Under principles of free speech, anyone — such as Chinese state television — is entitled to hold their view of anything, including the scope of freedom of speech, says Gregory Magarian, as Constitutional law expert at Washington University in St. Louis School of Law.
New research from Olin Business School finds that when a video game-making firms change a game’s rewards schedule and how it limits how long gamers can play in a sitting, the firm can actually make more money — and users devote a smaller share of their time on gaming.
Whatever impeachment moves the Democratic-majority U.S. House of Representatives makes next, it’s ultimately up to the Republican-controlled and administration-friendly Senate to hold a trial on the matter — and Washington University in St. Louis political scientist Steve Smith anticipates the Senate could make a number of moves to avoid the issue.
The location and the physical aspects of the electoral process itself — the buildings, equipment, and election workers — can make it more difficult to vote in some communities, finds a new study from the Brown School at Washington University in St. Louis.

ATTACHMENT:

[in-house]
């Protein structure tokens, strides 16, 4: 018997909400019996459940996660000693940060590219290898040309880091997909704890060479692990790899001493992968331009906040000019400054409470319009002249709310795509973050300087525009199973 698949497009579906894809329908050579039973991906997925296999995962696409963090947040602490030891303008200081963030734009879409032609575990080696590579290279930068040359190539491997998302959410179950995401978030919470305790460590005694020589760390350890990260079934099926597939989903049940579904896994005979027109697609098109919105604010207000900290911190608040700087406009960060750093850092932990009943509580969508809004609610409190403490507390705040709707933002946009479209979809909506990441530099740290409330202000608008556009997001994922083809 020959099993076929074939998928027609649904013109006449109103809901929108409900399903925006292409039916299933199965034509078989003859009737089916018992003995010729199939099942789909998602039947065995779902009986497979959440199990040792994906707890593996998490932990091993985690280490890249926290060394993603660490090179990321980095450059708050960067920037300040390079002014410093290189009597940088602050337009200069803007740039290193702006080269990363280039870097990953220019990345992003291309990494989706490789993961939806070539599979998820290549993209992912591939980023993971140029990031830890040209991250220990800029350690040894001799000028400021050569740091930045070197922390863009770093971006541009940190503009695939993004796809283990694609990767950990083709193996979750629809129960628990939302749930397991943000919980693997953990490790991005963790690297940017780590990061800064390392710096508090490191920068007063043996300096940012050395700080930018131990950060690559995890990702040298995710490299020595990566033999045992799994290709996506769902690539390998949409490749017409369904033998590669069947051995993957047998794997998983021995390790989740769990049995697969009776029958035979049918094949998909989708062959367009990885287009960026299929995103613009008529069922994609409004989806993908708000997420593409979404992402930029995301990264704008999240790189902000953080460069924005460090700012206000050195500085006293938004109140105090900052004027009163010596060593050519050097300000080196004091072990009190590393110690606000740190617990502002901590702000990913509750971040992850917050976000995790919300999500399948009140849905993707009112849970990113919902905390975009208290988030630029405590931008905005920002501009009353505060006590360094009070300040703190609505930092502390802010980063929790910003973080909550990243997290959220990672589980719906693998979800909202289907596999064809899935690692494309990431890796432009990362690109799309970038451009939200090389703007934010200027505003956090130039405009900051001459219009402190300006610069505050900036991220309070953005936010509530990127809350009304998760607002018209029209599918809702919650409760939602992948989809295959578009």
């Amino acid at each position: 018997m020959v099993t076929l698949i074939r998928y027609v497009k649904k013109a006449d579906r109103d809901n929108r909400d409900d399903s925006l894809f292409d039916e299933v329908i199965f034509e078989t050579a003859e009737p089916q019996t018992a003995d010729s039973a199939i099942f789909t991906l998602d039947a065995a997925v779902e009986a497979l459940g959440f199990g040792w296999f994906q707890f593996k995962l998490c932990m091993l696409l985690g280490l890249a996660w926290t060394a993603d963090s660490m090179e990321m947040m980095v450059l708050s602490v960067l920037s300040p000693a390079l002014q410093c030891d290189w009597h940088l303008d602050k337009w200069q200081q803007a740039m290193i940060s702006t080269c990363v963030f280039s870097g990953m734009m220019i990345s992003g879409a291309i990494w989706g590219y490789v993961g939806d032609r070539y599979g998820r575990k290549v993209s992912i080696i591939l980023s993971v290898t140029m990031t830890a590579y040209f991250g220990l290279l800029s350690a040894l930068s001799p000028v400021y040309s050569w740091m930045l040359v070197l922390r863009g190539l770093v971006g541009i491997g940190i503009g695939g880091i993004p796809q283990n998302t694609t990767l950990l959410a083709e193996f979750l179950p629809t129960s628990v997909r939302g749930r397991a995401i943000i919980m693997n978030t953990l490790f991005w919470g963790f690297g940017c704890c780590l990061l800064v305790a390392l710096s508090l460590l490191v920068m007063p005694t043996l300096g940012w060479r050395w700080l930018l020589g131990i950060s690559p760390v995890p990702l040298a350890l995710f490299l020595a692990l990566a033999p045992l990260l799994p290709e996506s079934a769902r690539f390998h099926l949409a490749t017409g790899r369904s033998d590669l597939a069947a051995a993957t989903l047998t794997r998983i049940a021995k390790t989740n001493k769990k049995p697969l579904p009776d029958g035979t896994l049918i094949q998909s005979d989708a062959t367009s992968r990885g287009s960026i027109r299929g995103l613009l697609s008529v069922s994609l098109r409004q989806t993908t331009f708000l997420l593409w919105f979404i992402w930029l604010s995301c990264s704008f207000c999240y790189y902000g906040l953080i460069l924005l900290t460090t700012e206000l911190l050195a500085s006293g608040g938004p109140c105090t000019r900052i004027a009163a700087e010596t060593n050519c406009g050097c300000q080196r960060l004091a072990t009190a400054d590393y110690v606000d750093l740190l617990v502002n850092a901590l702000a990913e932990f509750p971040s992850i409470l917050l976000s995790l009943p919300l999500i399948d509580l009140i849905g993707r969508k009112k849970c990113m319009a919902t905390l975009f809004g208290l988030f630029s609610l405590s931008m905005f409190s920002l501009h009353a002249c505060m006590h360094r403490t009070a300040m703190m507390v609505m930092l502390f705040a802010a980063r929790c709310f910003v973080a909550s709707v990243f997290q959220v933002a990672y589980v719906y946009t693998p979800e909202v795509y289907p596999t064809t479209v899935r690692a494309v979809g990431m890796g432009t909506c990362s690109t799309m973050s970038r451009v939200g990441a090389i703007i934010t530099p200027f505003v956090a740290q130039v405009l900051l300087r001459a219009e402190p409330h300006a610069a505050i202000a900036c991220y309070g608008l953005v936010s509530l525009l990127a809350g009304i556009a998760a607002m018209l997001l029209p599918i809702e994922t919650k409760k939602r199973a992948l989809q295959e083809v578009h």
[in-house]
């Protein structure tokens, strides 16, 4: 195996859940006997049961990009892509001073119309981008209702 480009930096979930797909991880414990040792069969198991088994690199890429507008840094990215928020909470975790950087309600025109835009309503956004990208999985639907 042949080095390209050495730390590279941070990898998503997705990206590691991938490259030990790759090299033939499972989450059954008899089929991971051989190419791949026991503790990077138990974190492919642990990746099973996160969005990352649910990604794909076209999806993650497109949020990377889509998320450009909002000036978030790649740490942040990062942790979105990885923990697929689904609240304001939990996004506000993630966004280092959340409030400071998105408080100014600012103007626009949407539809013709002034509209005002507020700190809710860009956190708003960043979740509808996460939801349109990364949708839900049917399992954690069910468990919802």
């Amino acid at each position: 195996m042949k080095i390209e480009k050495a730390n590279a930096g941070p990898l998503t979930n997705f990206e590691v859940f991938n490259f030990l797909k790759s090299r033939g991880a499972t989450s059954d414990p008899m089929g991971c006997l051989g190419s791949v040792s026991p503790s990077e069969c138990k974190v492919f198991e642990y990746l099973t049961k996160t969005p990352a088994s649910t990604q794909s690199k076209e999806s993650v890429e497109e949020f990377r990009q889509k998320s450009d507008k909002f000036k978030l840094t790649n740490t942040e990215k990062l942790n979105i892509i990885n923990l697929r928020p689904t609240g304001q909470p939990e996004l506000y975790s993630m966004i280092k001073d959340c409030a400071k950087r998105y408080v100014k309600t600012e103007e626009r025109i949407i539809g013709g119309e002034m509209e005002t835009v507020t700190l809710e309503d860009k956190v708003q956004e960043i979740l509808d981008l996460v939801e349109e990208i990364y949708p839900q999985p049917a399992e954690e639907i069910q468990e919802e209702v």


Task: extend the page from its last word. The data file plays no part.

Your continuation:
The Prevention Research Center at Washington University in St. Louis has been awarded a $3.8 million grant from the Centers for Disease Control and Prevention to lead a broad effort to better practice evidence-based policies to improve health.
Nearly 1,000 women engaged in sex work in Uganda are being provided with savings accounts, financial literacy skills and vocational training in a study currently underway by researchers from the Brown School.
Lawmakers in California have approved a bill that could pave the way for gig economy workers, such as Uber and Lyft drivers, to be reclassified as employees and not contract workers. If the bill becomes law, it will have broad implications for labor in America, says Pauline Kim, an employment law expert in the School of Law.
Restricting the sale of menthol cigarettes to tobacco specialty shops may reduce the number of retailers and increase the cost of smoking, according to new research from the Brown School at Washington University in St. Louis.
People living in marginalized communities in St. Louis, particularly African Americans, have been enduring, as one study participant said “real problems,” such as violence and racism, that are perceived as more immediate than issues of climate change, finds a study from the Brown School.
In St. Louis area schools, students who are black, male and have a disability are far more likely to be suspended than those least at risk — 20, 30 or even 60 times more likely, finds a new study from the Brown School at Washington University in St. Louis and Forward Through Ferguson.